Sunday, June 5, 2011

A Brief Blossoming. A Very Best Friend. Food for Thought.

Several incidents in the past week, caused me in quick succession to, marvel, catch my breath, and shed a tear, at courage and question some collective values.

 First was the too brief blossoming of our cherry tree. Always a marvel of nature. But this year a cool wet spring following a record snow-fall winter delayed its unfurling by more than a week. Each day I gazed from my studio window, anticipating the cloud of pale pink organza that wraps the tree. Refuge and food for birds who snack on its berries and from our bird feeders hung from its branches, the tree is a valediction of nature’s re-birth and joyful beauty.

 This year the blossoming was a more than a week late and after rain and one exceptionally windy day, all those fragile petals carpeted the ground.

 Thankfully it will continue to offer protection for the chickadees, sparrows and thrushes, we will keep the feeders full and come October the berries will again provide food.

 An incredible journey proved once again that a dog can be humans’ best friend. Much as I love my cats I gasped at the story of Mason, the rangy terrier caught up in the Alabama tornado and flung far from his family, home and familiar surroundings. Not only this but badly injured. How he crawled back home on two mangled front legs is almost beyond belief. But he did. Here come the tears again.

 First reports made me cry even more. The story was his family was giving him up for adoption as they could not keep him while rebuilding their home  and own lives.  My yoga training teaches me not to judge, but my heart broke. Is not Mason part of their lives? Was it possible to go without something to provide for him? I know from years volunteering with Humane Societies and animal rescue organisations, the double pain Mason would go through. Also studies show how much comfort animals offer us in painful times.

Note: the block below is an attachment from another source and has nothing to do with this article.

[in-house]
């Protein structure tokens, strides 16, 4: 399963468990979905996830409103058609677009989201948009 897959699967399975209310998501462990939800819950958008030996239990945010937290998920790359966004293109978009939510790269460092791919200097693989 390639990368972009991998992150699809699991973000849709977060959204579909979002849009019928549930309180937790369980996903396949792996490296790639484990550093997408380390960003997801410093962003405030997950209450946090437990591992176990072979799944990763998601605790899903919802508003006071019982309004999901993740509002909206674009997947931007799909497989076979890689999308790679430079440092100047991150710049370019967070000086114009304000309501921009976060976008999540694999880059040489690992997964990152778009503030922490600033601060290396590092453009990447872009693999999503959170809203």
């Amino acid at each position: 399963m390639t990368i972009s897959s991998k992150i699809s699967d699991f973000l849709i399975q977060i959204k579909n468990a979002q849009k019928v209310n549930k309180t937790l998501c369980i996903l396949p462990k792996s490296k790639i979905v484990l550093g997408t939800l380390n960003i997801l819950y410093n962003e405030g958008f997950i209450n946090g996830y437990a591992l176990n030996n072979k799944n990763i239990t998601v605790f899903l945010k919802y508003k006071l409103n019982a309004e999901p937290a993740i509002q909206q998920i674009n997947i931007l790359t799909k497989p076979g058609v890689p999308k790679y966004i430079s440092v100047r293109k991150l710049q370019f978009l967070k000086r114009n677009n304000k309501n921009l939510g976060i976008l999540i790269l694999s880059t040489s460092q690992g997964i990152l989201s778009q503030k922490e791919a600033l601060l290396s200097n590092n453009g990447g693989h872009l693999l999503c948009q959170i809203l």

I too have been in a similar situation. Many years ago moving back to live in Britain, quarantine was still in effect – six months of it. I had four cats and had arranged for two of them to fly back and go through the required kennelling. Almost immediately I realised I could not choose, I had no right to condemn two of my companions, my responsibilities to the uncertainties of hoping for another forever home. I knew older animals have a very low rate of adoption, and like a child a pet is for life. I did not have much money but I immediately arranged to take all four. Never for a moment did I regret it. Three of them returned to Canada with me some years later – and amazingly after two trans-Atlantic flights still loved me.

 A day ago reports were that Mason’s family will be waiting for him when his legs have healed. That is when everyone, and Mason will heal.

 On the same day that I heard hockey fans may be prepared to pay $196,000 for a box from which to watch games when the Xxxx Xxxx move to Winnipeg, I read that 925 million people in this world of ours go hungry every day. That’s not even thinking of the people who do not have access to clean water, adequate medical treatment and shelter.

 I question our priorities, but most of all I question our collective responsibility to humanity. Do we care, really care? Can people not pay less? Sit in the bleachers, miss a game or two? And give to others.

 And, yes, I do donate whenever I can and encourage my students to do so.

May all sentient beings be free from suffering   The Buddha.

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